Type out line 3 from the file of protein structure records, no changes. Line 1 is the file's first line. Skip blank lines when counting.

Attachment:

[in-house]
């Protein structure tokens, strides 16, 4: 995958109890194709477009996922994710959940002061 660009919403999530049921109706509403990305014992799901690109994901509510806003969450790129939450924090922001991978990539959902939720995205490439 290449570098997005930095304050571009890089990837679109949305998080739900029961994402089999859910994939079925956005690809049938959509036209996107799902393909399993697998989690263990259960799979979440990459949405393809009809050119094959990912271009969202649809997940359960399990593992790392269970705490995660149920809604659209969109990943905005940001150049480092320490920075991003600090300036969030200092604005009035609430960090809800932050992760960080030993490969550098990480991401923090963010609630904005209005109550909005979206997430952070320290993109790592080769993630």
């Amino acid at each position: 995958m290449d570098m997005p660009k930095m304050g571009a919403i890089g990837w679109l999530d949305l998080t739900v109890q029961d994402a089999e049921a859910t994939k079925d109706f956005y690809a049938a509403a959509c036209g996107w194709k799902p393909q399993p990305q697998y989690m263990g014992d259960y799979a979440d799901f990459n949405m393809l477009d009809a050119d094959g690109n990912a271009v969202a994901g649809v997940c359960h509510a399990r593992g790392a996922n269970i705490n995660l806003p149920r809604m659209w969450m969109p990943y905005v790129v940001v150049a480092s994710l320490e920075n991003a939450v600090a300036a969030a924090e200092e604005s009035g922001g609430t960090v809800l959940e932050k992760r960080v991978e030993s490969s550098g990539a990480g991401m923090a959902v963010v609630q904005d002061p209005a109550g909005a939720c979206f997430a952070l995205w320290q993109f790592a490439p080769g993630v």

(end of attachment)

């Amino acid at each position: 995958m290449d570098m997005p660009k930095m304050g571009a919403i890089g990837w679109l999530d949305l998080t739900v109890q029961d994402a089999e049921a859910t994939k079925d109706f956005y690809a049938a509403a959509c036209g996107w194709k799902p393909q399993p990305q697998y989690m263990g014992d259960y799979a979440d799901f990459n949405m393809l477009d009809a050119d094959g690109n990912a271009v969202a994901g649809v997940c359960h509510a399990r593992g790392a996922n269970i705490n995660l806003p149920r809604m659209w969450m969109p990943y905005v790129v940001v150049a480092s994710l320490e920075n991003a939450v600090a300036a969030a924090e200092e604005s009035g922001g609430t960090v809800l959940e932050k992760r960080v991978e030993s490969s550098g990539a990480g991401m923090a959902v963010v609630q904005d002061p209005a109550g909005a939720c979206f997430a952070l995205w320290q993109f790592a490439p080769g993630v």